Life Relationships Do you swear as much as the average Australian?

Do you swear as much as the average Australian?

Swear words
Nearly half of Australians surveyed admitted to swearing while driving. Photo: Getty
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Men aged between 40 and 54 are the biggest potty mouths in the country, and they drop choice expletives most often behind the wheel.

A new survey has quizzed Australian on their swearing habits, and found that when we do cuss, we don’t do it with the attempt to offend – it’s mostly an exclamation of stress, or for a joke.

Men swear more than women – at sport and at work in particular.

Forty one per cent of the 1000-odd Australians surveyed admitted to swearing while driving, and 35 per cent of us cut loose when we’re doing chores at home.

Another 32 per cent swear when we’re fighting with our partners.

It might not be the most dignified way to express our thoughts or feelings, but we’re not doing it to be hurtful – 54 per cent of us swear to relieve tension.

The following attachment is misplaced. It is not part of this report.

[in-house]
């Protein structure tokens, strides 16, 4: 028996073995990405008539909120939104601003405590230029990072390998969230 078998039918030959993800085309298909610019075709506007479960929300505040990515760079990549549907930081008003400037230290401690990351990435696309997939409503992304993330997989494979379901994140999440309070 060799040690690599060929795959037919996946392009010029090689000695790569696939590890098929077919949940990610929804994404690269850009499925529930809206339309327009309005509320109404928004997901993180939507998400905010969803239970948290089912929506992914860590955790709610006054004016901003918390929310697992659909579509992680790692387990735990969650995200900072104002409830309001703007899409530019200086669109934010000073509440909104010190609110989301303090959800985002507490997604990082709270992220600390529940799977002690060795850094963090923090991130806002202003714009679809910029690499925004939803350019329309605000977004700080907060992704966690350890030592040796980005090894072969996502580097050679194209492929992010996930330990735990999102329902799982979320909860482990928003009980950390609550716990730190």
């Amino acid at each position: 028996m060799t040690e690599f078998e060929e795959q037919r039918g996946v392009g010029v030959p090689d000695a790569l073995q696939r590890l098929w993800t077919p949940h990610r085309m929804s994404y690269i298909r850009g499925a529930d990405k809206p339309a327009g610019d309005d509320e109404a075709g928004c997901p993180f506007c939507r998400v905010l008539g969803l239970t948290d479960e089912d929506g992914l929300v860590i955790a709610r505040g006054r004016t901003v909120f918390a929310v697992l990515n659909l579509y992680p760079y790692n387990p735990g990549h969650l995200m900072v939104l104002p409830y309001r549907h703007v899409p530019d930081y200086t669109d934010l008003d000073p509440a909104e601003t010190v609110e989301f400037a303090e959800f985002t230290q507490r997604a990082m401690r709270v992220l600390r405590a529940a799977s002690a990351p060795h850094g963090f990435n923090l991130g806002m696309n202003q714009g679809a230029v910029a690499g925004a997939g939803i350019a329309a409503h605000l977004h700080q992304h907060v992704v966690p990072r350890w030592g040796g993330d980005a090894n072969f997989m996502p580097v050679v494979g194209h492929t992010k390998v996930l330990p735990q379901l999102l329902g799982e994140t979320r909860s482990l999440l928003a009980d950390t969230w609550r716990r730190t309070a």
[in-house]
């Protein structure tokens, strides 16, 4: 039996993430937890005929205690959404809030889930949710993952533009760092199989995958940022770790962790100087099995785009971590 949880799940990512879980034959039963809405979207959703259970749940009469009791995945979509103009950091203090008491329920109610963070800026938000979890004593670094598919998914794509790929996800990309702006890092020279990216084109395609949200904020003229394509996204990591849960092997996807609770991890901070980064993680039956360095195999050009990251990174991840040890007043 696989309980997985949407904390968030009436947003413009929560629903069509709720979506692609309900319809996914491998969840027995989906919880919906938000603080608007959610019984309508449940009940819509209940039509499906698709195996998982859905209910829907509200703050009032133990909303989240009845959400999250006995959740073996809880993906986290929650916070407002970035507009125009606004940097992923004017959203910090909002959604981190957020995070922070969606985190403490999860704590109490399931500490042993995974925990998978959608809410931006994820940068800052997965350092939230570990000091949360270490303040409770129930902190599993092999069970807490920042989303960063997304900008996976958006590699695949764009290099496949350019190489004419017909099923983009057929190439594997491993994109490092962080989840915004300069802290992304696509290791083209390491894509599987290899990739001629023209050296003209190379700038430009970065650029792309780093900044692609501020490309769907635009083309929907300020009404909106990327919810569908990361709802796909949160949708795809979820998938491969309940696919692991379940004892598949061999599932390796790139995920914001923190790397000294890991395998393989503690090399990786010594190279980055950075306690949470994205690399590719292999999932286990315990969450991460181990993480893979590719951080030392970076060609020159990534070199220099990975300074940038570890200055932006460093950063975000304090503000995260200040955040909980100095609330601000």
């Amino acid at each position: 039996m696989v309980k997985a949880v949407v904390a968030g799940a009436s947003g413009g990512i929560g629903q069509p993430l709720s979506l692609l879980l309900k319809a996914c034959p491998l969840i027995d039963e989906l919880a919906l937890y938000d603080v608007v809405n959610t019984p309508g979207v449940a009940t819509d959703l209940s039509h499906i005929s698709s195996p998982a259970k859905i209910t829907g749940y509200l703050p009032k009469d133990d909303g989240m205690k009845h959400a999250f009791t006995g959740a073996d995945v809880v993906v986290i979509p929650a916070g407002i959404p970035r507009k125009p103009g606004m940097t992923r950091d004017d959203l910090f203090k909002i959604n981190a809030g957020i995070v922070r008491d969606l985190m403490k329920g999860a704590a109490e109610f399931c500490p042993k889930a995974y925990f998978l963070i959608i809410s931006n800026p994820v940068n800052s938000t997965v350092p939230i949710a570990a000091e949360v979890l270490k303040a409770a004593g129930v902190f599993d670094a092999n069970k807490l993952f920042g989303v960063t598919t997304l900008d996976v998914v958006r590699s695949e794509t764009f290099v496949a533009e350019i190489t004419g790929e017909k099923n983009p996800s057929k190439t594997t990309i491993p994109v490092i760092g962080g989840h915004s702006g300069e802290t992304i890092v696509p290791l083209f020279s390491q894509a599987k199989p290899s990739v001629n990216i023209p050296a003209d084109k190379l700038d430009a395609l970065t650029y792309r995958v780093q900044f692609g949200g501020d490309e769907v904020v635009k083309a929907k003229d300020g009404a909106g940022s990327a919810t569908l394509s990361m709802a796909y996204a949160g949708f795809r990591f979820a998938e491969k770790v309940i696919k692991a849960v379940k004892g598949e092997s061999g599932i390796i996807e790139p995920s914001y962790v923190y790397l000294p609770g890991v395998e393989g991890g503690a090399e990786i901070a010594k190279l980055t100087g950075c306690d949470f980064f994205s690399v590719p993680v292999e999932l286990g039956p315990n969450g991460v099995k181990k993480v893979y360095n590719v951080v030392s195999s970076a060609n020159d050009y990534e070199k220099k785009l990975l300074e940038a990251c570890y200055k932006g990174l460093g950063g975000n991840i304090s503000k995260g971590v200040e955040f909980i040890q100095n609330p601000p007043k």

Another quarter of us swear to eke out a laugh.

(Only 8 per cent of people said they swear with the intent of causing offence.)

An uncouth sentence has many functions, depending on the individual, Macquarie University senior lecturer in linguistics Nick Wilson said.

“Swearing has many different functions, it can be used to signal frustration, to emphasise emotion, or to show solidarity,” Dr Wilson said in a statement.

“People have different viewpoints on swearing depending on their age and background. For some people it is part of their identity, for others it is deeply offensive.”

Millennials said they use swear words like adjectives; to try and give more emphasis to what they’re saying.

Their Generation X counterparts drop S-, F- and all manner of bombs at things that can’t swear back – the news, TV or radio, and while watching sport.

Boomers are the most wary of their language – almost 80 per cent try not to swear around children.

They also swear the least: 13 per cent of Millennials reckon they swear more than 20 times a day, compared with only 7 per cent of Boomers.

The data – gathered from a survey conducted by Oral B – also found women don’t give a gosh-darn if they swear around their partners, with only 19 per cent holding back, compared to 37 per cent of men.

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